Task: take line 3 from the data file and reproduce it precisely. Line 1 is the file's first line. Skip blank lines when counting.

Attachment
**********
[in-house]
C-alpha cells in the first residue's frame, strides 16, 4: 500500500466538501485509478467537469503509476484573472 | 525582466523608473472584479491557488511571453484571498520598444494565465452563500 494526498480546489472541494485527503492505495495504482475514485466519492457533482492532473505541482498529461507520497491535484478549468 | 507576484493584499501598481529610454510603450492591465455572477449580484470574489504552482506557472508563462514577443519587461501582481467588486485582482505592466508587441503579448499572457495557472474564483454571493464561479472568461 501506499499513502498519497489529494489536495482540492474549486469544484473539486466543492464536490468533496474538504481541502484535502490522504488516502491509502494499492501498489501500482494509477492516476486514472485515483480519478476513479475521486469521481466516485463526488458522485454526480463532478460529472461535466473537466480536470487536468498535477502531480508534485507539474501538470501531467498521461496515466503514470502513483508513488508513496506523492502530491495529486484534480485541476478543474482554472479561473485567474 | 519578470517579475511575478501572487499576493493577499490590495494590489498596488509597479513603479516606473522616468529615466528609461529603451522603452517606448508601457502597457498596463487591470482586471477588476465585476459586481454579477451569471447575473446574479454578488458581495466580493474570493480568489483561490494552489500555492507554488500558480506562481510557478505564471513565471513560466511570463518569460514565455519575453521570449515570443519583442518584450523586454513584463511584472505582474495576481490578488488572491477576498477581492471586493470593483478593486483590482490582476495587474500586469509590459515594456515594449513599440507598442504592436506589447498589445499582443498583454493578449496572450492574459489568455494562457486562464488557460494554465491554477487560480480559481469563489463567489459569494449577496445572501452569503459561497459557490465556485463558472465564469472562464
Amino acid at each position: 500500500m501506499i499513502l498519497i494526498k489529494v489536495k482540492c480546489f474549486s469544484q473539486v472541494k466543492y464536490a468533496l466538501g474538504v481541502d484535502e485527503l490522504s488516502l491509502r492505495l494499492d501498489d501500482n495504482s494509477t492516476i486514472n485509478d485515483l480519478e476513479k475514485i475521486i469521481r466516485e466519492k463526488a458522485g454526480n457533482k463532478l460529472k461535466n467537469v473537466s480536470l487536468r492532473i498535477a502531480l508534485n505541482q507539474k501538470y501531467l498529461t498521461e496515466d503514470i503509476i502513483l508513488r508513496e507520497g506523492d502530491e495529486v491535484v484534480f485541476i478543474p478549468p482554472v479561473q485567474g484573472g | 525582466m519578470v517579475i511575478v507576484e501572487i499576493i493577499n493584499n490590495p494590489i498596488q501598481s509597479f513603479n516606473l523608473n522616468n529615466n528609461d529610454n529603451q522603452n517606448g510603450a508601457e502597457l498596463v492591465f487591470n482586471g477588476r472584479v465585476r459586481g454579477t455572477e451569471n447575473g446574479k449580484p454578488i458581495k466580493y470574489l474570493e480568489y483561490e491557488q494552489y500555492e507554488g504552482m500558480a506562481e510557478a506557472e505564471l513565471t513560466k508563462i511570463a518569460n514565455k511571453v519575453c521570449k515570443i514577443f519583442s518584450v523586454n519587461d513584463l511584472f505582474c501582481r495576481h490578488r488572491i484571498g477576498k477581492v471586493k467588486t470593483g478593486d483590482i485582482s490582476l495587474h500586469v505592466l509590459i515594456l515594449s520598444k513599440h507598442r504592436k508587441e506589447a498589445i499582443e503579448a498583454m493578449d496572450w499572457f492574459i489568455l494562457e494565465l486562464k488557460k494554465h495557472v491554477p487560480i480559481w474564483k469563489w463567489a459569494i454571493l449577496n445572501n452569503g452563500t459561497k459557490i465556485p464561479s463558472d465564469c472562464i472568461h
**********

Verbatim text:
Amino acid at each position: 500500500m501506499i499513502l498519497i494526498k489529494v489536495k482540492c480546489f474549486s469544484q473539486v472541494k466543492y464536490a468533496l466538501g474538504v481541502d484535502e485527503l490522504s488516502l491509502r492505495l494499492d501498489d501500482n495504482s494509477t492516476i486514472n485509478d485515483l480519478e476513479k475514485i475521486i469521481r466516485e466519492k463526488a458522485g454526480n457533482k463532478l460529472k461535466n467537469v473537466s480536470l487536468r492532473i498535477a502531480l508534485n505541482q507539474k501538470y501531467l498529461t498521461e496515466d503514470i503509476i502513483l508513488r508513496e507520497g506523492d502530491e495529486v491535484v484534480f485541476i478543474p478549468p482554472v479561473q485567474g484573472g | 525582466m519578470v517579475i511575478v507576484e501572487i499576493i493577499n493584499n490590495p494590489i498596488q501598481s509597479f513603479n516606473l523608473n522616468n529615466n528609461d529610454n529603451q522603452n517606448g510603450a508601457e502597457l498596463v492591465f487591470n482586471g477588476r472584479v465585476r459586481g454579477t455572477e451569471n447575473g446574479k449580484p454578488i458581495k466580493y470574489l474570493e480568489y483561490e491557488q494552489y500555492e507554488g504552482m500558480a506562481e510557478a506557472e505564471l513565471t513560466k508563462i511570463a518569460n514565455k511571453v519575453c521570449k515570443i514577443f519583442s518584450v523586454n519587461d513584463l511584472f505582474c501582481r495576481h490578488r488572491i484571498g477576498k477581492v471586493k467588486t470593483g478593486d483590482i485582482s490582476l495587474h500586469v505592466l509590459i515594456l515594449s520598444k513599440h507598442r504592436k508587441e506589447a498589445i499582443e503579448a498583454m493578449d496572450w499572457f492574459i489568455l494562457e494565465l486562464k488557460k494554465h495557472v491554477p487560480i480559481w474564483k469563489w463567489a459569494i454571493l449577496n445572501n452569503g452563500t459561497k459557490i465556485p464561479s463558472d465564469c472562464i472568461h